For many data driven organisations the Oracle database represents the customer facing, revenue generating

engine that defines their business. Without it, there is no business and so it is often listed as a critical piece

of business infrastructure the BC/DR plan.

For those of us that are ‘Users’ of the Oracle Database we are usually blissfully unaware of the complexity

behind the development of the schema (objects, tables, rules, views, layouts, interdependency etc) that

defines how the database operates. There is no doubt that when you step back and think about the work

done by transaction intensive databases handling many thousands of concurrent transactions every second,

then the words Consistent, Repeatable, Predictable, Visible and Manageable count.

They count because of the rapid change in human expectation over the preceding 30 Years. Today the young

decision makers and influencers of tomorrow have ZERO attention span and certainly no tolerance to poor

response online. I know this because I have teenagers, the later Millennial Generation. I, being more retro,

have a more forgiving, more tolerant approach to questionable response times and service online, but I am

catching up!

For organisations, whose shop front is online the psychology that drives this generation cannot be ignored.

The ways that they consume and use technology are the new normal. The expectations and perceptions they

place on their suppliers in the digital world often dictates the development of service levels and objectives.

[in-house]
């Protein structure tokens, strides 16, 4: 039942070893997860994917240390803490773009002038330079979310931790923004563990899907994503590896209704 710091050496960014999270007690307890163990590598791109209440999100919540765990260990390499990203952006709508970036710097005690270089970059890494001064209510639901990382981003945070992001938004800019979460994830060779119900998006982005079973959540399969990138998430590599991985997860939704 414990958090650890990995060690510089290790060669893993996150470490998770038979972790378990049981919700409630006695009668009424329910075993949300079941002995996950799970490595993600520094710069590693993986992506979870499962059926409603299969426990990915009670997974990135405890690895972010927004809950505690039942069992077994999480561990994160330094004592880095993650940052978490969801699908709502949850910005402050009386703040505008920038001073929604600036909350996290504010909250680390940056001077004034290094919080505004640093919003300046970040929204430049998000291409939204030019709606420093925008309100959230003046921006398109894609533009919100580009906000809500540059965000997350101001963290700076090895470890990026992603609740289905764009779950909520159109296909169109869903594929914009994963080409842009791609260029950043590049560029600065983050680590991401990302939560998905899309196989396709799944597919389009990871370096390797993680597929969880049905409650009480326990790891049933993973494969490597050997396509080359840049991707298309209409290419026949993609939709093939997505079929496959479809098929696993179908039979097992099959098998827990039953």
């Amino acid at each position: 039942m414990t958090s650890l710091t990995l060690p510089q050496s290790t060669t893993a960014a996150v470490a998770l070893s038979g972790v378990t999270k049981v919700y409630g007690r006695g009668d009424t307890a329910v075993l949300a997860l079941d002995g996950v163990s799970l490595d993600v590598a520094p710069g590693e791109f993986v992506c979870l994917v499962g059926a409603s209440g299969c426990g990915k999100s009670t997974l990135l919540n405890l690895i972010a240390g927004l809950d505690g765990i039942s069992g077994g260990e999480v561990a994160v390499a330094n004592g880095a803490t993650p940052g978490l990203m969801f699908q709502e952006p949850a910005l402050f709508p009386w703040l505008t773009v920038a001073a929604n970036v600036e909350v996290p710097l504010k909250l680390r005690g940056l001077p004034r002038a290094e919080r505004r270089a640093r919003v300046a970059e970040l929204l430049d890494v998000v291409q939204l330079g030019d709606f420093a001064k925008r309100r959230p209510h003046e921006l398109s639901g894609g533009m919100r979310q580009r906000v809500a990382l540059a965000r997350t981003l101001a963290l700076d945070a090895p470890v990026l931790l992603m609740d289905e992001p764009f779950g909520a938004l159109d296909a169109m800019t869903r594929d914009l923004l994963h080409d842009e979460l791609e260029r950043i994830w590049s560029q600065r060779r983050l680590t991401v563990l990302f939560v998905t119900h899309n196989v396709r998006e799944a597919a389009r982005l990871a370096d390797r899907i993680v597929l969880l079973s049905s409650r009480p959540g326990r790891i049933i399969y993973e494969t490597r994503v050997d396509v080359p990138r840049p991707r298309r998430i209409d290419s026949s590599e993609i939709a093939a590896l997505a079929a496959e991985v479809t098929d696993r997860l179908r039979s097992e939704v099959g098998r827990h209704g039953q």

For the millennial generation good service equals ‘I will return’. For the company it equals the ‘holy grail’ of

repeat business, while positive sentiment potentially drives growth in existing and new markets.


Here are a few video thoughts I put together on the recent All Flash FAS Announcement where I discuss the

characteristic of Enterprise class Flash storage and why consistent Application integration and Data

Management capabilities matter.





There are so many angles to why performance matters today For example a colleague recently

reminded me how fickle the mobile telecoms business has become. Gone are the days

of exponential growth as the market becomes saturated. Today’s mobile telco goal is customer retention.

When one telco reacts with a new offer the competing telcos have to respond or see their customer base

eroded. In this case the ability to respond and protect the customer base is key. New market programs,

promos database tables and instances prevail and have to prevail quickly. Again a phenomena driven by

the younger generation who demand so much out of modern mobile communications devices today.

To meet the changing business demands Oracle database and storage administrators are under constant

pressure to exceed consumer expectations. They have to solve this puzzle while continually driving up

agility and driving out cost, complexity and inefficiencies. As in the telco case above everything will change

and the business landscape demands nonstop operations, performance, availability.

Planned maintenance time is a thing of the past. Non-disruptive data mobility is a normal running mode,